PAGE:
If you live in Singapore and have started using the newly-minted parking.sg app developed by the government to pay for street parking at public car parks, you may have noticed something in fine print in one corner of the app’s menu that says “built with open source software”.
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This was unthinkable more than a decade ago, when the government was generally seen to be using more proprietary software than open source ones, sans a few high-profile deployments such as the use of OpenOffice at the Ministry of Defence and a Linux desktop trial by the National Library Board.
As a young reporter covering the open source beat at that time, I was hungry for news on developments in the open source community, whether it was attending an event graced by Richard Stallman, the founder of the Free Software Foundation, or nabbing an interview with Linus Torvalds, creator of the Linux operating system.
Open source software wasn’t as “mainstream” as it is today, no thanks to some of the FUD (fear, uncertainty and doubt) that some of open source software’s biggest detractors were spreading in the market.
A proprietary software company once handed me a folder of research papers that they commissioned to debunk the benefits of open source software. A top executive from that company even asked me straight in the face: “What can we do better?”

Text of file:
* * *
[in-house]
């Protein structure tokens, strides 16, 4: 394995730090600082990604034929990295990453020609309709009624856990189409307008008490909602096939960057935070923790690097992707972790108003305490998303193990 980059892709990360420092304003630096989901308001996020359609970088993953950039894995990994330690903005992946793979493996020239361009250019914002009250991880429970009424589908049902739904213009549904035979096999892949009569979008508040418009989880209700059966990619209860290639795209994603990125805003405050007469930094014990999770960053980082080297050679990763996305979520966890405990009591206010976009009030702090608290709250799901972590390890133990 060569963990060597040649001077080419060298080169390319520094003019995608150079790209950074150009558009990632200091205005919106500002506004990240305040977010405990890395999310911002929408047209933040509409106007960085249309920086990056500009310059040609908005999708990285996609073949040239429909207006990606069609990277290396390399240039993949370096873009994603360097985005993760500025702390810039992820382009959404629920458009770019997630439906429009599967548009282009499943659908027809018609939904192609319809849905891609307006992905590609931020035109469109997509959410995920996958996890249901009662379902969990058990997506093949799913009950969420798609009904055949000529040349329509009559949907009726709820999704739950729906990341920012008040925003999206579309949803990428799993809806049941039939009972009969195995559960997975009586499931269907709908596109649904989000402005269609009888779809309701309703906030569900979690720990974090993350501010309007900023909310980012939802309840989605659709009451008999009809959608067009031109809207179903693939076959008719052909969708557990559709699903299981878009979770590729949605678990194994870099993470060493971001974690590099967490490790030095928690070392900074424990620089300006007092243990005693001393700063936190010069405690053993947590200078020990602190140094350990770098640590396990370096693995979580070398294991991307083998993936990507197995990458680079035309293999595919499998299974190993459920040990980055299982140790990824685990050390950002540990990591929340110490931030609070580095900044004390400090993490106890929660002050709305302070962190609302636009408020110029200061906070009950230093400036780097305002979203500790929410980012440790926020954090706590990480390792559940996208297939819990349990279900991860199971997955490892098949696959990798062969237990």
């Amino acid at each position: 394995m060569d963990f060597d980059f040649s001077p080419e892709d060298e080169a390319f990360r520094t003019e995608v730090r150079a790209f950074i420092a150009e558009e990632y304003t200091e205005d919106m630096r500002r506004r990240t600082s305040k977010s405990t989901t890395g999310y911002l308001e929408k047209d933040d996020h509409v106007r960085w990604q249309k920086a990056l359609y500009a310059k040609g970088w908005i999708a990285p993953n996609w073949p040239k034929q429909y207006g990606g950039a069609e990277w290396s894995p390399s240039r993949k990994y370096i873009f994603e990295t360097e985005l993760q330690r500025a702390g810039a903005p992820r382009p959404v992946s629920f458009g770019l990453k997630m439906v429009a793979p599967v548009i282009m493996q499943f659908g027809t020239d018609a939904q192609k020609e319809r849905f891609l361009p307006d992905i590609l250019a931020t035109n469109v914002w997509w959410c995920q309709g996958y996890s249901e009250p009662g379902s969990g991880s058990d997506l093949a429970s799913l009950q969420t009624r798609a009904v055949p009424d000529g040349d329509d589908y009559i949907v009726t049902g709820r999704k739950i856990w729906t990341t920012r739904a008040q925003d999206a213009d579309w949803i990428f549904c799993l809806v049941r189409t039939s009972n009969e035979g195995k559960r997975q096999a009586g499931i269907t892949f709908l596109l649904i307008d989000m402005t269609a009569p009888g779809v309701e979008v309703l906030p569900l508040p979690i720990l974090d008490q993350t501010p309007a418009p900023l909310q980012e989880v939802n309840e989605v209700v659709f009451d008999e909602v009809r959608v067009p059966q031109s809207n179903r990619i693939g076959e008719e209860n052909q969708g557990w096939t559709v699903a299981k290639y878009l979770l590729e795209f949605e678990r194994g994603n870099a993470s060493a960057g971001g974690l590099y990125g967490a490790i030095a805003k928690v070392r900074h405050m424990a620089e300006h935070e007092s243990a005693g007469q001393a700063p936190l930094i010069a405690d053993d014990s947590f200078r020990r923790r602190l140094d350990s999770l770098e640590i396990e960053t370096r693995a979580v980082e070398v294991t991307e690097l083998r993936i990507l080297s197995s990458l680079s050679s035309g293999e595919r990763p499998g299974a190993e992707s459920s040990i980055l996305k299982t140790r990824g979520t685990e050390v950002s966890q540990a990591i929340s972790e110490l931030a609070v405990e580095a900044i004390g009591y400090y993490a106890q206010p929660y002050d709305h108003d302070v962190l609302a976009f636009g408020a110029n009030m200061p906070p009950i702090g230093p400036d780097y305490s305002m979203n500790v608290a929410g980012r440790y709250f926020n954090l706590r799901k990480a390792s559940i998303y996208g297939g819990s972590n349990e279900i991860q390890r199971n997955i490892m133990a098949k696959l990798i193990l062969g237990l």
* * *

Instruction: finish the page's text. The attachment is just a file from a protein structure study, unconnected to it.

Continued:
Of course, we now know all of that has changed. Today, proprietary software companies aren’t as averse to open source software as they once did. Some have even open-sourced their software code and participated in open source communities, because they realise that open source is here to stay. Most companies now use a mix of proprietary and open-source offerings, so it’s in the interest of proprietary software companies to play nice.
That a government-built app is now brandishing the open source tag says a lot about the strides that open source software vendors and the open source community have been making in Singapore.